Utility Week

UTILITY Week 13th January 2017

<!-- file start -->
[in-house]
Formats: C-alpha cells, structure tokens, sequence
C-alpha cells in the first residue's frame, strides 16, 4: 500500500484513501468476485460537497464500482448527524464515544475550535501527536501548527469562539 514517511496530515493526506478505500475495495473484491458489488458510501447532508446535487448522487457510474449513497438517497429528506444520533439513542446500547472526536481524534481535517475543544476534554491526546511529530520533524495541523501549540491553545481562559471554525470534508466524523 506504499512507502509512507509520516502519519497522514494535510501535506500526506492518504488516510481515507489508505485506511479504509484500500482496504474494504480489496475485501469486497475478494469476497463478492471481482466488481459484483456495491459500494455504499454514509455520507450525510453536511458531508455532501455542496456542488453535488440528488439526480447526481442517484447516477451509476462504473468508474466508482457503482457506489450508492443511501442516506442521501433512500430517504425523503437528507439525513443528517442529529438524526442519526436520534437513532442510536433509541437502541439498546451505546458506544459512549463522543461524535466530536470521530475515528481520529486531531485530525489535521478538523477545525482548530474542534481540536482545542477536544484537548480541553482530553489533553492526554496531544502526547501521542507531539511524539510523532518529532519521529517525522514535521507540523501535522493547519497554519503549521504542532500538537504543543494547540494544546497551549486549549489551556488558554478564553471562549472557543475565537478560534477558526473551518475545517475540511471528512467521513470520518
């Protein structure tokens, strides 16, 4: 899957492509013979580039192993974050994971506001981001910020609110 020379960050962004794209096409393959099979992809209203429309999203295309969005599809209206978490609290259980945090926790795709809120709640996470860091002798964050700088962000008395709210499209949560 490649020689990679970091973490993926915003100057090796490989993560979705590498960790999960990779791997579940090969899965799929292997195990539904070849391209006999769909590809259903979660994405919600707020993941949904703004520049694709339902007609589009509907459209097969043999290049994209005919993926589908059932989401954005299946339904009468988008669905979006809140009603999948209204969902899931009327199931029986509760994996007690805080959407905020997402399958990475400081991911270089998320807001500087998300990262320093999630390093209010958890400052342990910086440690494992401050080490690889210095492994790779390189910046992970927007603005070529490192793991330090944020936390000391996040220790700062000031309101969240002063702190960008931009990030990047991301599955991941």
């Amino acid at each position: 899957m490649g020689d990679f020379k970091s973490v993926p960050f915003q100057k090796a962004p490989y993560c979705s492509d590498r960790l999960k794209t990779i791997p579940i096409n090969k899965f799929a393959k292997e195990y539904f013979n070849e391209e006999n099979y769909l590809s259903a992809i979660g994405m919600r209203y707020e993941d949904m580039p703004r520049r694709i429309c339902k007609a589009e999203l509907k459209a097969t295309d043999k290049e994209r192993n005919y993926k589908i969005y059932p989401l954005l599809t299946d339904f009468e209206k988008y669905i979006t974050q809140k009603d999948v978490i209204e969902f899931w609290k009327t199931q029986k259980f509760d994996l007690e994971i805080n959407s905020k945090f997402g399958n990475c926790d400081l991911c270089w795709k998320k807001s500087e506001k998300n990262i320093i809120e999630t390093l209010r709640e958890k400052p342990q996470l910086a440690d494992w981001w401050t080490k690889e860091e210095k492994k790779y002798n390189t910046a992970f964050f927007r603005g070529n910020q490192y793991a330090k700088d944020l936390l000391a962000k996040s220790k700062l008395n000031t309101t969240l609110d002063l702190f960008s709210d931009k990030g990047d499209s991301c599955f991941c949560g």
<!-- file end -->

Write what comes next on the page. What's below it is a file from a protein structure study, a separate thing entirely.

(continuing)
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16 | 13TH - 19TH JANUARY 2017 | UTILITY WEEK Policy & Regulation Analysis B efore Christmas, Ofwat published its final determinations for the business retail price controls that will take effect from April 2017 until 2020. As part of these, the regulator rejected Anglian's request for a 31 per cent increase in cost allowances, say ing the company had "failed to provide suf ficient evidence" in support of it. Responding to Ofwat's dra determi nation, published in September last year, Anglian Water submitted further information in support of its PR16 proposal – which the regulator had previously rejected. The company said the generous increase to its cost allowance was needed for a num ber of reasons, including that general costs were above PR14 levels; that there were extra accommodation costs because of its use of separate buildings; that extra staff were needed to support separation of its retail and wholesale operations; and the costs of new IT systems. Ofwat senior director for Water 2020 David Black tells Utility Week: "I think [Anglian Water] felt that it had a better understanding of its costs now than it previously did and that is causing some shis in its costs." However, Anglian was rebuffed by the regulator, which stated in its final determi nation document: "We have decided that this information does not meet the eviden tial thresholds described in our statement of method and so we have decided to retain the PR14 caps used in its dra determination in its final determination." Black says the regulator was "concerned" that some of Anglian's costs related to prepa ration to compete in the national market, and would be more appropriately borne by a wider set of customers. "We judge on the evidence in front of us, and we were not suf ficiently persuaded by the evidence that was presented." Anglian Water argues that its business has "changed considerably since 2014. A spokesperson tells Utility Week: "We're dis appointed that Ofwat hasn't accepted our evidence on the difference in costs since they were estimated in 2014, given our busi ness has changed considerably since then in preparation for the opening of the market and our costs remain lower than the industry average." Anglian also proposed that the gross mar gin cap for customers consuming 5 to 50Ml a year should be 6.8 per cent, rather than the 5 per cent Ofwat proposed. The reason it gave was that it had extra costs from the opera tion of its maximum daily demand tariffs. However, the regulator said most incum bent had suggested gross margins of less than 3.5 per cent, and on this basis a 5 per cent gross margin cap (consistent with the highest proposal of the 16 other incumbent companies) "looks relatively generous". Twelve companies (including South West Water, which made separate proposals for the South West and Bournemouth areas) accepted Ofwat's dra determinations. This included a modification to South West Water's proposal for Bournemouth Water. Following the publication of the dra determinations, five companies submitted new evidence in support of their PR16 pro posals. Four of these were accepted, and Anglian alone was le disappointed. The company now has two months to consider its position. Its choices are limited: it can refer its determination to the Competition and Markets Authority if it wishes, but otherwise the controls will be in place from April 2017 until 2020. Anglian yet to settle All the incumbent water companies have now accepted Ofwat's final determinations for business retail price controls for 2017-20 – except Anglian Water. Lois Vallely reports. COMPANY FINAL GROSS MARGINS – WATER 5-50ML Source: Ofwat 8% 7% 6% 5% 4% 3% 2% 1% 0% GW % SWW BW WSX SSW TW SEW PW NW UU BRW AFW SW SW SES AW Note: no companies wholly or mainly in Wales are included because water supply less than 50ML a year is not contestable in Wales What is PR16? PR16 is a mid-period reset of retail price con- trols for business customers. The PR14 price review set prices for a five-year period and Ofwat indicated that it would review them prior to market opening. The business retail price controls set the total allowed revenue that a retailer can earn for a given customer type based on an allowed average cost per customer and a net margin, as well as forecasts of wholesale revenue and customer numbers in each year. "We said when we set the controls in PR14 that we wanted to give the opportunity to review them ahead of the opening of the mar- ket in April 2017, so that's what this process was about," says David Black, Ofwat senior director for Water 2020. Companies were asked whether they pro- posed to change their default tariffs, which are in place to protect customers until competition develops. "The default tariff is there as a back- stop to protect customers who are worse off as a result of market opening," says Black. However, Ofwat hopes these controls will be temporary. "We're hoping that as the market evolves we will see new lower tariffs offered by suppliers, as well as better service and new offers. These price controls are to protect cus- tomers, but we are expecting to see the market develop alongside this."

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